An ancient coaching inn on Sopwell Lane

One of the best preserved coaching inns in the country is at the corner of Sopwell Lane and Holywell Hill. It’s a private dwelling now but was once The Old Crown Inn. A bit further down the lane stands The Goat. What was former stabling is now an italianate patio beer garden. Another famous example is on Verulam Road. It was formerly The Verulam Arms (not to be confused with another Verulam Arms a block away - see part 2). In 1835 Queen Victoria and her large retinue stayed and had lunch there on their way back from Scotland to London. In this case, the body has remained intact as it’s been converted into something that benefits the many rooms and is even more essential to a community than a pub - a nursing home.

At the other end of the scale, a narrow boozer like The Bat and Ball is now the home of Lisa’s Star Nails. I love the fact that an old pub name can remain hovering high on the building decades after its demise. It was a Kent Holywell Hill Brewery tied pub.



On some houses we are also left with some antique stencilling and artwork. Now a private house, what used to be The Vine on Spicer Street still has a painting of a bunch of grapes above the door. The pub was originally leased by Gentle’s Yard Brewery just around the corner - a micro before the term existed. Still on the wall in fading letters: Benskins Fine Ales & Stout - this was the brewery that later took it over. Benskins hailed from nearby Watford and was once Hertfordshire’s biggest brewer. The brand name was used up until the early 1990s but actually belongs to Heineken now.



The below image is of a house in Tyttenhanger Green on the outskirts of St Albans. Historically it’s infamous. In the mid 1970s it boasted 18 cask ales at a time - possibly the only pub in Britain to do so. It was an early CAMRA destination in the days before people bothered too much about drink-driving. As you can see, it was called The Barley Mow and its once glowing illustration panel is fading away. The figures on it, just discernible, are ghosts. Instead of a welcome to walkers, if you attempt to wander down the public footpath that runs past its right flank, you’ll be funnelled into an ever narrowing squeeze by a row of parked cars before two massive Rottweilers launch themselves at you. Just a flimsy fence separates you from them. Scrambling out of the other end of the tight bottleneck you’ll come out at the A414 where traffic thunders past at 80 miles an hour. It’s one of the most unpleasant twists to a countryside walk imaginable.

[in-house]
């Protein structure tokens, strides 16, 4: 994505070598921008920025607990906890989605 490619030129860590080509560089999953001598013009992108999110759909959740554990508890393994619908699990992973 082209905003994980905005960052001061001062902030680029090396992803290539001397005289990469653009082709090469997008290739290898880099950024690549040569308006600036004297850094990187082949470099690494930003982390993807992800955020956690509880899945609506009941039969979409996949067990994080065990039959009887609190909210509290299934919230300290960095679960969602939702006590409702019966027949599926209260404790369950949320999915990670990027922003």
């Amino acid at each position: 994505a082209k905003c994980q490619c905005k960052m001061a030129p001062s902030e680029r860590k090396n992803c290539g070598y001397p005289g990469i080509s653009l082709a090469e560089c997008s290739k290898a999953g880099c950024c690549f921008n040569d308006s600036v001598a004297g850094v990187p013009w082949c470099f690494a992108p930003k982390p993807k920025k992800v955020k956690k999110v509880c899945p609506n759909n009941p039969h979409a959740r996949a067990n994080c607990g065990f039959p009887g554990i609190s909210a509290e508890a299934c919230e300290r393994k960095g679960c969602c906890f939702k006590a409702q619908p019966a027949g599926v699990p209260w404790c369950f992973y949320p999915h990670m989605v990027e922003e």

One of the things most in contrast to my previous Ghost in the Shell essay about St Johns Wood is how many ex-pubs in St Albans have become houses or housing. Away from the big cities, this seems to be the default reversion. As well as The Barley Mow and Vine, I could also mention the Blue Lion, the Duke of Marlborough, the Black Lion, the King Offa, the Crow, the Blue Anchor and the Camp. The last two were McMullens tied pubs.

There is only one remaining McMullen tied house - The Peahen at the junction of London Road and Holywell Hill. It’s a big venue. It was once two pubs in the 18th century. The Peahen absorbed its neighbour the Woolpack in around 1852. It incorporated Kent’s Holywell Brewery which was later bought up by Adey & Whites. Nowadays under McMullens, it gets added revenue by portioning some of its space out. It must be the only pub in Britain that is also a jewellers, the White Rooms Business Hub (check it online - I’ve no clue what it is either) and four separate estate agents. It still bears its horse arch. Inside is where the Kent Holywell Brewery (Kent being the family name) operated up until 1936. It has one added architectural quirk - a balcony seemingly built to look down on the crossroads traffic.

Not just a pub but 6 other businesses. The view from the balcony isn't worth it.

Referencing the area’s Roman heritage, the Camp was situated on Camp Road. It was tied to McMullens whose pubs have been sold in their droves over the past few years as a house sale is worth much more in the short term. Last year, there was a concerted effort by CAMRA to save The Camp. It was given ACV status but planning has been given for the structure to be pulled down and be replaced with a block of flats as no buyer has been found. I regret not getting involved as I thought there wasn’t the custom to sustain it. I went in twice. On both occasions me and my dog were given a friendly welcome but I couldn’t help but notice how empty it seemed apart from the several men at the bar. They looked like they spent their lives there. Even if it seemed me signing the petition would’ve made no difference, I’m conscious that if everybody took that view, stands would never be made. A brawl took place at the bar on its closing night as a group of morons decided to settle old scores. That didn’t help its cause either. I walked back there for the photo and couldn’t help noticing that the boards in the windows look like the pennies on a dead body’s eyes.

What used to be the Camp

If this post ends on a depressing note, I hope the follow-up post will act as its uplifting counterfoil.